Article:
Relationships

There are two parts of photography. The mechanics, or how to use the equipment to get the desired results, and the desired results. What do you want to say? What does your subject want you to tell?

The relationship between a photographer and his/her equipment should be seamless. Automatic. Like driving a car, do you think about it? Not usually, we step on the gas to go, the brakes to slow down or stop, turn the wheel to go left or right. We do it all without consciously thinking. So we must strive to work our camera equipment the same way. Our equipment are just tools to help us say something. No different than an artist’s brush or a poet’s pen.

There are many other relationships in photography. The relationship between colors, between light and shadow, between focus and out-of-focus, between the primary and secondary motifs, between the art and the viewer of the art.

But the most important relationship is between the artist and the subject.

Many times the artist tries to control the subject, portraying it in the artist’s likeness and not as the subject would like to be portrayed. This may result in an untruth that doesn’t resonate with the audience.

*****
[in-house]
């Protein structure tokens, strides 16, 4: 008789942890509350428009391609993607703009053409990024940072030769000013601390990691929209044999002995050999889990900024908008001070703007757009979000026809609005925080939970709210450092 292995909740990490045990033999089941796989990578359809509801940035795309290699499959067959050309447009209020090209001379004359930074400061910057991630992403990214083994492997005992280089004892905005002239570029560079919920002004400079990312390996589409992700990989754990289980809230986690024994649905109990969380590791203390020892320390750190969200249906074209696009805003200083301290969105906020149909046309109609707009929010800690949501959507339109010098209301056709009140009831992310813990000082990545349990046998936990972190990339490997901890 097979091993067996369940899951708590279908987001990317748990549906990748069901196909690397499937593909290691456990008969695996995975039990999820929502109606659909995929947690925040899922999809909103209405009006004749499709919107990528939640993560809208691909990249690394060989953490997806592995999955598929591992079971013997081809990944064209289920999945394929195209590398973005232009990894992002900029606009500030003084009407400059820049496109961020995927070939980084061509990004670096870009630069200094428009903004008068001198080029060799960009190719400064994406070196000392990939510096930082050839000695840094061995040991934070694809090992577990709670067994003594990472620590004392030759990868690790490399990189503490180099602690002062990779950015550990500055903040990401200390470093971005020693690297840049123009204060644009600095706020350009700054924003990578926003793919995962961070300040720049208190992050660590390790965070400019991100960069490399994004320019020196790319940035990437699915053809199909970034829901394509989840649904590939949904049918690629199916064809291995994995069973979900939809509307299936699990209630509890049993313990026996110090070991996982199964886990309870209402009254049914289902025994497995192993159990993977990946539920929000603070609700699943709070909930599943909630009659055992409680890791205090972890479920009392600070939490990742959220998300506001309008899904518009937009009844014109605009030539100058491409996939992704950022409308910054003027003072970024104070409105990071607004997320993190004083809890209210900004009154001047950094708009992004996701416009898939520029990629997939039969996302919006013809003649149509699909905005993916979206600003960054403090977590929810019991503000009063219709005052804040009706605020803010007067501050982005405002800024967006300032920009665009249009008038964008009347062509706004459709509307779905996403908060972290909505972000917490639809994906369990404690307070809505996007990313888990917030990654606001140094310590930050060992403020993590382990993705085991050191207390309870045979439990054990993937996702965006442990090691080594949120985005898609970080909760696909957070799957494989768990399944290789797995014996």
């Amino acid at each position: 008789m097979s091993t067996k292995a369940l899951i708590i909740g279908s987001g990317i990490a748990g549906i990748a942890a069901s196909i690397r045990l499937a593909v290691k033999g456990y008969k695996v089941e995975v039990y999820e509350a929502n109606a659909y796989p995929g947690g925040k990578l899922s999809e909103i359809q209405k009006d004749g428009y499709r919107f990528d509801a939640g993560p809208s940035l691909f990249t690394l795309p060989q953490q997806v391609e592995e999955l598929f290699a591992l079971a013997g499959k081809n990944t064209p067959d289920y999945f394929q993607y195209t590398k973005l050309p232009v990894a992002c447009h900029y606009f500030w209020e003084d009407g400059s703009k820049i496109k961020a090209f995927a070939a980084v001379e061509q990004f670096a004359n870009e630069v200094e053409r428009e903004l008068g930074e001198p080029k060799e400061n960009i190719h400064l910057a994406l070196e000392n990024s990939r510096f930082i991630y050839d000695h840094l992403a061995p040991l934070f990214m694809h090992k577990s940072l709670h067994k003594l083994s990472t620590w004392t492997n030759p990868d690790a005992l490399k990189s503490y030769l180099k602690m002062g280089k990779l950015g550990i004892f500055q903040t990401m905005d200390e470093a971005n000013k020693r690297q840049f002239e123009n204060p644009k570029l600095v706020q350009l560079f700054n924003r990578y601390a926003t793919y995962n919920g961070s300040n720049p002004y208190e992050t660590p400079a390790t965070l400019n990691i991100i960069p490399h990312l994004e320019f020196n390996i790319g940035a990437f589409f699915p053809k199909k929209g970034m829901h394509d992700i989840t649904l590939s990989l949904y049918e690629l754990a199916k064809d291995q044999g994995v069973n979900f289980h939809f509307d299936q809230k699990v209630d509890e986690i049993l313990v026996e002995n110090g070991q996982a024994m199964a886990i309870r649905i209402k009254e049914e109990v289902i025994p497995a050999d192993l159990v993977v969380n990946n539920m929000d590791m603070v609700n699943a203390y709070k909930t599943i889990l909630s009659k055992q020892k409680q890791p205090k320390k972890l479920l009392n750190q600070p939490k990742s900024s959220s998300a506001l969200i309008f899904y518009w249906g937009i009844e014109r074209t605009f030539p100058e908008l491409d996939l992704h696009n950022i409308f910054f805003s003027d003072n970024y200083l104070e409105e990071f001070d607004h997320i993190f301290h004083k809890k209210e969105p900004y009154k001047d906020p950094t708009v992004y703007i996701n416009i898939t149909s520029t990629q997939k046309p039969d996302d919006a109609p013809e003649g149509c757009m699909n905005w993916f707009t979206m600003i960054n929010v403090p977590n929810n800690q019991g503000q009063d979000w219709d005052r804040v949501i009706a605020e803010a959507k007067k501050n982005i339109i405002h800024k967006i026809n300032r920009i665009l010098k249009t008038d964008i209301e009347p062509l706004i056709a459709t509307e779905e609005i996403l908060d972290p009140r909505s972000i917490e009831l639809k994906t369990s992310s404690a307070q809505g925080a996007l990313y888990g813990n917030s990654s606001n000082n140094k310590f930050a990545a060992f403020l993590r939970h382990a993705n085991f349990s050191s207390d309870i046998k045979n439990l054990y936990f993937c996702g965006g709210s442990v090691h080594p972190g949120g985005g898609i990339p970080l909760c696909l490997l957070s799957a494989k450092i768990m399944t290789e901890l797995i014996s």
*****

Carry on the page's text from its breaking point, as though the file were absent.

How many photographs have you seen of the same subject that looked similar but were made by different photographers? Maybe one stood out among the many. One that moved you, that inspired you, that touched you. That is what we strive to do, touch the viewer, strike a chord. To do this we must collaborate with the subject.

“What makes us different is our experiences, and what makes our art different is how our personal experiences influence our art.”

Our experiences should not control our art, but influence it. We must allow our subject to tell us how it wants to be portrayed. Leave pre-conception at home. Allow yourself to see for the first time. Listen to what your subject is telling you. What it wants to tell the world. It’s there. Do you hear it? Can you see it?

http://www.stamates.com

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